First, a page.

African Women Voices
A group of American activists got together to fight gender inequality, the field of war being Wikipedia. Al Jazeera reports:
On March 15, groups from across the United States will participate in a project titled Feminists Engage Wikipedia . Initiated by THATCamp Feminisms and WikiWomen’s History Month , the event will attempt to improve the coverage of women, women’s history and feminism by creating and editing various Wikipedia pages.
Based on the Mashable infographic below, only 9 per cent of women are editors of Wikipedia. This is to say there are 1.5 million female editors versus 15.5 million male. So much for the “collaborative” encyclopedia.
In defence of women it could be argued that they have much better things to do than update, edit, and write arguably reliable information. But that would sound bad for Wikipedia (aren’t they in a bad place already?). Since it’s supposed to be a collaborative media, only so much can be blamed on them. Because people should offer their time in the first place. And to tell the truth, discussing the reasons behind the unequal gender representation in Wikipedia is not really the aim of who’s writing.
This is only a way to reach another reflection which started with the election of the new Pope, Francis I. Despite what he was quoted saying about the role of women in the society, truth is we will never see a woman becoming Pope. Forget that the Catholic Church does not even allow women to become priests, there is something terribly wrong in hoping that one gender, one ethnic group, one side of world, will one day rule the world.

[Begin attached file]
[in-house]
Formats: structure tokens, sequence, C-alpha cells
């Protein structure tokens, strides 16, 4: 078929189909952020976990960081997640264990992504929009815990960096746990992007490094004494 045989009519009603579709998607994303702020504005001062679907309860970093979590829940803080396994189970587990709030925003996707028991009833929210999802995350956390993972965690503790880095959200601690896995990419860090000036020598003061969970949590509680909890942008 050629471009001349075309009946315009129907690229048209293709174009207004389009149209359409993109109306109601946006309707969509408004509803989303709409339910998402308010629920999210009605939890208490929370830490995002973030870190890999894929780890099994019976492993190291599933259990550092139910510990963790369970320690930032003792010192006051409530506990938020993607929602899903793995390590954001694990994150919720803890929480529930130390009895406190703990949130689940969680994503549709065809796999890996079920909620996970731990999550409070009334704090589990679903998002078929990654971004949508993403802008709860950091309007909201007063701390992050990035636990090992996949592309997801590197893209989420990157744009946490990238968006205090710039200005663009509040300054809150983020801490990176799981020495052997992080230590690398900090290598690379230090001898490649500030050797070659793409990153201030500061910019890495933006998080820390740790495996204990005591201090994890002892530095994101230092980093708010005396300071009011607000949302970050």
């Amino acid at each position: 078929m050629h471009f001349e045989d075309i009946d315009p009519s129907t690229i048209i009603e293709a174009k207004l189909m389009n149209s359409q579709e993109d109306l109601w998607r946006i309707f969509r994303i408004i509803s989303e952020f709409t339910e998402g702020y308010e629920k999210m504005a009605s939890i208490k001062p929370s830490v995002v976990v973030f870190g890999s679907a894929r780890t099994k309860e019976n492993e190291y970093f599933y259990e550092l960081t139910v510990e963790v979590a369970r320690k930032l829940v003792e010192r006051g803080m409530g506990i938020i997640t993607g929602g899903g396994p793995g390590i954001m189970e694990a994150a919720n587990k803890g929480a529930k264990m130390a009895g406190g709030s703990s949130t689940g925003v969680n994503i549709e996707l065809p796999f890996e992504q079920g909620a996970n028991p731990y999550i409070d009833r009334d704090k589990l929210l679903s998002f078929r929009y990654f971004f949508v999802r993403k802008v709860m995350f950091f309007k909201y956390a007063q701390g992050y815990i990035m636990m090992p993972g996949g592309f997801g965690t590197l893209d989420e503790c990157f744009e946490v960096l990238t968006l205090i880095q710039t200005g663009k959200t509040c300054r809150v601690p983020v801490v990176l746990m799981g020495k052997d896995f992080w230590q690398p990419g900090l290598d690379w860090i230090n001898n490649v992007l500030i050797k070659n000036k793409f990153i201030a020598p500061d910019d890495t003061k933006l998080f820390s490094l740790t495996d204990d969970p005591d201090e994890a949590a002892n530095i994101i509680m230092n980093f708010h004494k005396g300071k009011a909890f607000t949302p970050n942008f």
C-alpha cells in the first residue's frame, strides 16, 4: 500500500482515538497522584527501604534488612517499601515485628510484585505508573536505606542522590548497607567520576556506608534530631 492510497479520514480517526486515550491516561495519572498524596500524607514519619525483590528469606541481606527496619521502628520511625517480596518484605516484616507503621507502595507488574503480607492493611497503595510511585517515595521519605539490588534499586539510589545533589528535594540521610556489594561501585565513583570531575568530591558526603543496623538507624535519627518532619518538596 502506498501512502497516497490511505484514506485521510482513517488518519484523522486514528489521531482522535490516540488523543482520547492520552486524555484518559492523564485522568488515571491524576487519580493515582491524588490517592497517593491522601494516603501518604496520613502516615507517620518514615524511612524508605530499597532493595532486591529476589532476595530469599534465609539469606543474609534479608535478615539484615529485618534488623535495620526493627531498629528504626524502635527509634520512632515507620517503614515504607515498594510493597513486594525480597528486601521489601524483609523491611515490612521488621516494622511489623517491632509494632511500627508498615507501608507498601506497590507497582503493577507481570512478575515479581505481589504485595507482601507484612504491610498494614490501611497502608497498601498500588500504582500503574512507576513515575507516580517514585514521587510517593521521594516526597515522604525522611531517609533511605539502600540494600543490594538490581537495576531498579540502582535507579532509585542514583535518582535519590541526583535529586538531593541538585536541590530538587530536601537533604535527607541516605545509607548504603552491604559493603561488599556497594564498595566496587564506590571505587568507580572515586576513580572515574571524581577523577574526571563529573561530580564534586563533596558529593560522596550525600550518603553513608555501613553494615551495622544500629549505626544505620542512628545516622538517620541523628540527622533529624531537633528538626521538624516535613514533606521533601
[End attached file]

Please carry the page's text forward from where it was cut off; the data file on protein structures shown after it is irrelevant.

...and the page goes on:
First it was the black President of the US (about whom there’s a strange feeling that because he’s not “that black”, it’s ok for him to be president). After Obama first mandate the question mumbling in the corridors was: will America ever see a female president? And before the elections of the Pope: will Catholics ever have a black Pope?
Apart from creating an endless series of tedious articles and reports, these speculations foment the thought that it would be such a strange, unbelievable thing for a country or community to step outside of their bigoted beliefs and consider that black or female is not equal to weak or impossible.
Rooted thoughts, that’s what people should be afraid of. The thoughts stuck in their minds, put there by god knows who, with the aim of making them feel better about themselves. Does this sound like feminist? Barely.